Although it is being televised for the second consecutive year, this breezy no-holds barred show had the feeling of a free-flowing fun industry party rather than just another TV awards slog. And the presenters were impressive including Nelson Mandela’s daughter Zinzi and Sean Penn presenting the award to Elba who plays Mandela in a new film Mandela: Long Walk To Freedom, opening in December. Penn said Elba reps a “unique dichotomy. He’s manly and English”. As he began his acceptance Elba told Zinzi “you can stop calling me ‘Dad’”. Among other highlights was Sigourney Weaver‘s witty intro to Kingsley who elegantly dedicated his award to a new generation. “Over the last few years I have seen a younger generation of actors walk on to the set and participate with joy and dignity and astonishing depth of imagination… So my dear young actors, I know how difficult it can be being you. The gladiators and poets of the 21st century, a century that will hurl challenges at you that are beyond my wildest imaginings. And as you journey through the 20th century, may your craft remain undiminished, undistorted, untarnished and bright and hard like a diamond. And know that to tell a story is to heal someone somewhere, and that your vulnerability is your greatest strength,” he said.
Julia Roberts, who has worked for and with Clooney in many capacities including in August: Osage County which he produced, was the sole presenter for his Kubrick award. “There are two obvious reasons I was chosen to do this. One, Brad Pitt was out of town and two, Matt Damon was in town but unavailable… And BAFTA-LA, what is that? I mean it’s so cool for you, George but it’s so confusing for me,” she said about the irony of a non-Brit getting this very British honor. She then read a letter from her August: Osage County co-star Meryl Streep who said of Clooney, “George is like the dream boyfriend you have right out of college – sophisticated, older, knowledgeable about the ways of the world unlike all the callous, dopey undergraduates you so recently dated. And yet he is utterly, completely, thoroughly devoted, amazingly, to you. He calls, he writes, he charms, he disarms, you are a love, you are his socket. This is the guy. And then… you find out he has been hooking up in the past few months with women who look just like Cate Blanchett, Julia Roberts and Valerie Jarett. You are shocked, shocked and yet somehow you can never ever be really mad at him. George is everywhere and all at once and somehow never shows a dent on him bumper.” Roberts also presented a special reel with greetings from several Clooney colleagues including a hilarious running bit in which Sandra Bullock “interprets” thoughts on George from their Gravity director Alfonso Cuaron as he sits by her side.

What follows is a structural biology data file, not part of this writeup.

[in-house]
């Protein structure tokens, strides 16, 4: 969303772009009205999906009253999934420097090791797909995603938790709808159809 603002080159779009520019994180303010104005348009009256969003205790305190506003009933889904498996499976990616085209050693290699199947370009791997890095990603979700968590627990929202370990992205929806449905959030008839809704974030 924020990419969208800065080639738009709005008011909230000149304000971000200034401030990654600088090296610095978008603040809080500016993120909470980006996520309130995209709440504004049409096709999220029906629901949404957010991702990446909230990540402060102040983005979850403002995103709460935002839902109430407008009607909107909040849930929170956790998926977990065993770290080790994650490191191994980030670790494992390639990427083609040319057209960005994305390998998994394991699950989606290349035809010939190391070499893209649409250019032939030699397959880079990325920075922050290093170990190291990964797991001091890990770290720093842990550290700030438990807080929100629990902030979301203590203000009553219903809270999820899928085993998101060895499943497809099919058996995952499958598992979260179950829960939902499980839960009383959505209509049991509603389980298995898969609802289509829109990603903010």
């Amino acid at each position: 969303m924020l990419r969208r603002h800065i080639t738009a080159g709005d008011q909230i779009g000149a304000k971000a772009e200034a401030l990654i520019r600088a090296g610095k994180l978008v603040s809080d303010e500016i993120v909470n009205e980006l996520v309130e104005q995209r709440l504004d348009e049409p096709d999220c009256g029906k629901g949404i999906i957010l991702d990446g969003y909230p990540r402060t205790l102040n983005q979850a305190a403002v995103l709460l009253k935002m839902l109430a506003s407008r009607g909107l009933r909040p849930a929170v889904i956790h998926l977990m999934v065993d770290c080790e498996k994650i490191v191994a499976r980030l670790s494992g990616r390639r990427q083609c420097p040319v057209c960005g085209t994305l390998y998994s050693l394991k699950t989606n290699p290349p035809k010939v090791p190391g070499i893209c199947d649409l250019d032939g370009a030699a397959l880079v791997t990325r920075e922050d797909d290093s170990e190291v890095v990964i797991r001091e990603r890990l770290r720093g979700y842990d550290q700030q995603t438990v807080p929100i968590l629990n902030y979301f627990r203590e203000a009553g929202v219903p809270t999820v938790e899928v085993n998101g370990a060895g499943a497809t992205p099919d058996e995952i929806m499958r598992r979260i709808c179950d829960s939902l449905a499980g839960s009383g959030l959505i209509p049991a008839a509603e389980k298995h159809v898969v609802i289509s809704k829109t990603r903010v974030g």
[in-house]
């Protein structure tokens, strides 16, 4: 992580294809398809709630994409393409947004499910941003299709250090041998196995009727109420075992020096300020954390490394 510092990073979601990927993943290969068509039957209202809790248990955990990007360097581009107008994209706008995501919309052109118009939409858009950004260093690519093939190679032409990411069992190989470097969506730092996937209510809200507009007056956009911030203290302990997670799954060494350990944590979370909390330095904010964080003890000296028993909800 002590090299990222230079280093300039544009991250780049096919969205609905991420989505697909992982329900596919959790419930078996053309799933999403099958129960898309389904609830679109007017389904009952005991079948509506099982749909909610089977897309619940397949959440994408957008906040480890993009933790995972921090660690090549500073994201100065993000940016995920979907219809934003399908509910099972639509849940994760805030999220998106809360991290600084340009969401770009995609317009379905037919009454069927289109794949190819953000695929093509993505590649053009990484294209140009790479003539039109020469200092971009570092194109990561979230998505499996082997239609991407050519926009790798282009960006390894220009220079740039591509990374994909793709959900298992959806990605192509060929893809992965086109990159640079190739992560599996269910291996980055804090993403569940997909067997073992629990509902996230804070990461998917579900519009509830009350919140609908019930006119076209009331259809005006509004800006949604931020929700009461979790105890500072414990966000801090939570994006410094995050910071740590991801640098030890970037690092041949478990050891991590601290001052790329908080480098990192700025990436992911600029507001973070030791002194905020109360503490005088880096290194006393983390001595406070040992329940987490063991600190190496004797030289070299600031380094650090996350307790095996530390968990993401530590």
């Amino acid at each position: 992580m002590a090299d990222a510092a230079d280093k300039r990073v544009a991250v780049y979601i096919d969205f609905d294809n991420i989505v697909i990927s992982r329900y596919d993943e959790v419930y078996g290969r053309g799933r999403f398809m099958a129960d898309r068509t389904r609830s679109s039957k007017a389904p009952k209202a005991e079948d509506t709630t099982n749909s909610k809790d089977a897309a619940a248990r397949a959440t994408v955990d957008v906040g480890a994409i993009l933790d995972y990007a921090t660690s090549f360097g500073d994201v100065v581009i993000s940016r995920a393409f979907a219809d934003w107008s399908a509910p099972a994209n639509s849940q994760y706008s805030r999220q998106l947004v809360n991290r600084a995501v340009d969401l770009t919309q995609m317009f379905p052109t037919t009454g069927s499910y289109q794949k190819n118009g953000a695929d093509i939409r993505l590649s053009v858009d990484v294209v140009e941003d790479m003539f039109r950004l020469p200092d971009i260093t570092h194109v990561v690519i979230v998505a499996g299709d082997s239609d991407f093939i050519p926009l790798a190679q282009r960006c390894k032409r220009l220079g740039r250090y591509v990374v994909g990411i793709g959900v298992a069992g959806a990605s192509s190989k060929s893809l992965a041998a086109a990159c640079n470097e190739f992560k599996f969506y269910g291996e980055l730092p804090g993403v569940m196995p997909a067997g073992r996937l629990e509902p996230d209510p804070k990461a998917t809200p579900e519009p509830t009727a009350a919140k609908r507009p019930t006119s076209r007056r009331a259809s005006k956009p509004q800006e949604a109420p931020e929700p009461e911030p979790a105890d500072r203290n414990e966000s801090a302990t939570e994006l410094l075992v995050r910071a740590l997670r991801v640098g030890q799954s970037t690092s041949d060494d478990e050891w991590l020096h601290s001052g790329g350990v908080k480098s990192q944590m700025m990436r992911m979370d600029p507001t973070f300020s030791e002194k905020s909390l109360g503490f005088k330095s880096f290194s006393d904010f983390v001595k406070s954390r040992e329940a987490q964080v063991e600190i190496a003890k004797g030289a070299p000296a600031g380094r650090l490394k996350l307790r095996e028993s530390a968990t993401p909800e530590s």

In his acceptance speech, Clooney recounted early odd jobs he had including selling ladies shoes in which he had to deal delicately with corns on women’s feet, a point where he said he decided to move to Hollywood. “It’s a long way from co-starring in Return Of The Killer Tomatoes to standing up here on this stage. But it’s not that long. It all goes by in the wink of an eye. So before we get much older let me say thank all of you for this award. It is an honor to be here, and if anyone needs their shoes stretched see me,” he said.
The evening was opened by BAFTA-LA Chair Gary Dartnall who noted all the philanthropic activities the organization does throughout the year.
Awards Columnist Pete Hammond - tip him here.